#2 Open yourself to the unknown. Get out of your comfort zone. Do not bring instant noodles or canned food or biscuits - the point of travelling is to get to know a new culture, taste new food and discover new experiences. Tell yourself this constantly from the beginning so that you arrive at your destination with positivity. Your attitude will affect your experience, and that is the first step towards creating wonderful memories of your solo trip. 


I arrived a few days before school began, and took the weekend to explore the city centre and to find my bearing around my neighbourhood. Initially I was apprehensive even with grocery shopping - I bought a loaf of cheese and ham bread (pan con jamon y queso) and thought that would be all I eat for my entire stay. I got lost constantly, even though I had a map. What I wore was screaming "Tourist!" despite my best sartorial effort! The school I enrolled in had a welcome party and I was assigned a local student as a "buddy". But after that, you are left on your own. The first week I remembered feeling like a hermit. Went to school and went home. No exploring of the city, not much contact with the locals. I was determined not to let this trip be a waste and was patient in trying to settle in. I never gave up.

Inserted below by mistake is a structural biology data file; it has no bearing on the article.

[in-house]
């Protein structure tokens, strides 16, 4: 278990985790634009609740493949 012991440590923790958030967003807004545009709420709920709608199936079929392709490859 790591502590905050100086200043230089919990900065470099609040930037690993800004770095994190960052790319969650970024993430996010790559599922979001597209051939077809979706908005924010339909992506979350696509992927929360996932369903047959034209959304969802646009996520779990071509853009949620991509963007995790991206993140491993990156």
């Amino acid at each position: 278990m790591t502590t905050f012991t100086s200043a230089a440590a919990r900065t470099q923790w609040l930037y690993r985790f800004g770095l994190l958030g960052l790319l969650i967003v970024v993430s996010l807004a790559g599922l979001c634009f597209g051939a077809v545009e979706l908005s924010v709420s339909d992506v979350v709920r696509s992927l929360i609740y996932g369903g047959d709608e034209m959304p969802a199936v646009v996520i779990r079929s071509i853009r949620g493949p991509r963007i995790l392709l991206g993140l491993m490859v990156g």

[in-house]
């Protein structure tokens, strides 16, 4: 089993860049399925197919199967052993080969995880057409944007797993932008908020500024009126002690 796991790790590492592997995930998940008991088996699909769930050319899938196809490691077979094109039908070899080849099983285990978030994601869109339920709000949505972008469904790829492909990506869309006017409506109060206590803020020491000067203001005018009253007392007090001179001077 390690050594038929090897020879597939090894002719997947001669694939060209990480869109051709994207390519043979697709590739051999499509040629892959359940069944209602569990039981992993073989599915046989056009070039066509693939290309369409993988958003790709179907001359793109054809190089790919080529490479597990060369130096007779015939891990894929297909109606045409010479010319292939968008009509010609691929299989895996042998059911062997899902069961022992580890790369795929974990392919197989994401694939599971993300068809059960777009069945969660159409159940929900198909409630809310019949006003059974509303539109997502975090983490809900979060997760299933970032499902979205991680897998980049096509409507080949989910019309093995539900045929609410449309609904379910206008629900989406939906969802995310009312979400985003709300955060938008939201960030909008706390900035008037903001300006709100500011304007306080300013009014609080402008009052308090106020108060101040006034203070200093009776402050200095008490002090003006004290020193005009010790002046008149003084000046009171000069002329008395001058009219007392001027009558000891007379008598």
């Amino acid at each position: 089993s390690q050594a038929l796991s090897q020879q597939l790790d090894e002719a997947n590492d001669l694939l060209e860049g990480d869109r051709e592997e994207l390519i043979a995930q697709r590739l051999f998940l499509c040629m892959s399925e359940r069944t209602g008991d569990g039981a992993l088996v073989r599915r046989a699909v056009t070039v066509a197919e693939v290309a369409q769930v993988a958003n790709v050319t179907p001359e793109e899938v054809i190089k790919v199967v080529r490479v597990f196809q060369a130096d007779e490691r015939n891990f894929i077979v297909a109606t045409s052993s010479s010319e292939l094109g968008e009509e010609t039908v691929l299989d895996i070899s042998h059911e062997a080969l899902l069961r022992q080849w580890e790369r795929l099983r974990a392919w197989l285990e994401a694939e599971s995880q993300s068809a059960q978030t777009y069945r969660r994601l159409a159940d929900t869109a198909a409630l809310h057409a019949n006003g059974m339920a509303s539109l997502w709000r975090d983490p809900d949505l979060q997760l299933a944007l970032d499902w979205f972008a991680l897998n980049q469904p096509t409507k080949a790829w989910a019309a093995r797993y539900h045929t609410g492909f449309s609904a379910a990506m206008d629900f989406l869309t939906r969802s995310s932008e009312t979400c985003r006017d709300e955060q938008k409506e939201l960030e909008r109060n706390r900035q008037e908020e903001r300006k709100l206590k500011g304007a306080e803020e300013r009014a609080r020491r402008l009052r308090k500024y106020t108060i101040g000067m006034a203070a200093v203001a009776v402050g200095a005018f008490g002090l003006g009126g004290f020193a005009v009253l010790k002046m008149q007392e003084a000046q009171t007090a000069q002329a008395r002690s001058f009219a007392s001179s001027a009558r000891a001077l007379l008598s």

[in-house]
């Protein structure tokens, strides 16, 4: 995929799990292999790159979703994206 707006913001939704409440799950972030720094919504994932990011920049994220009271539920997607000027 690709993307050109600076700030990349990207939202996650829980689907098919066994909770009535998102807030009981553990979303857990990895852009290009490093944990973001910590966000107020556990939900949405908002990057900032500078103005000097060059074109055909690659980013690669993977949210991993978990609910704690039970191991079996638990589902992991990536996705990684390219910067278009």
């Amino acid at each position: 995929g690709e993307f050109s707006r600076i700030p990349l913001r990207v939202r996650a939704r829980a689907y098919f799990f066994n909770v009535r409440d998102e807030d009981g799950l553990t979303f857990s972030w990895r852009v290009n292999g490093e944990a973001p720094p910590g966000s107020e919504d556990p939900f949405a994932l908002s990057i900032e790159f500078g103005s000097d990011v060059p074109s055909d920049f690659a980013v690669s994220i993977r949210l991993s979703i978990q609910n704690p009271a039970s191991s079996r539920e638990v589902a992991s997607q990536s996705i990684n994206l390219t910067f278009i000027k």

Gradually I became stronger. I was no longer afraid. I knew my way around so well, I was taking different routes home each day. I relished in getting lost and chancing upon quaint streets that I would otherwise have never found. I realised I had overpacked for the mild winter weather in Barcelona and edited my style to fit in with the locals. I dined with my landlords in the apartment I rented, and befriended their friends. We took midnight walks and taught each other our native tongues. Me in English, them in Spanish - and we understood each other! Grocery shopping became the highlight of my day (I never touched that cold, hard cheese bread anymore). I experimented with the local ingredients and tried out various recipes. I grew accustomed to my new life. Sometimes I would go to restaurants and dined by myself, other times, the friends I made in school and my buddy would take me around, sharing with me their Barcelona. We went salsa dancing one night and met some cool people to have tapas with after that. We also went clubbing a few times and everyone was right - the night only began at 3am in Spain. I was beginning to settle down and falling in love with this gorgeous city.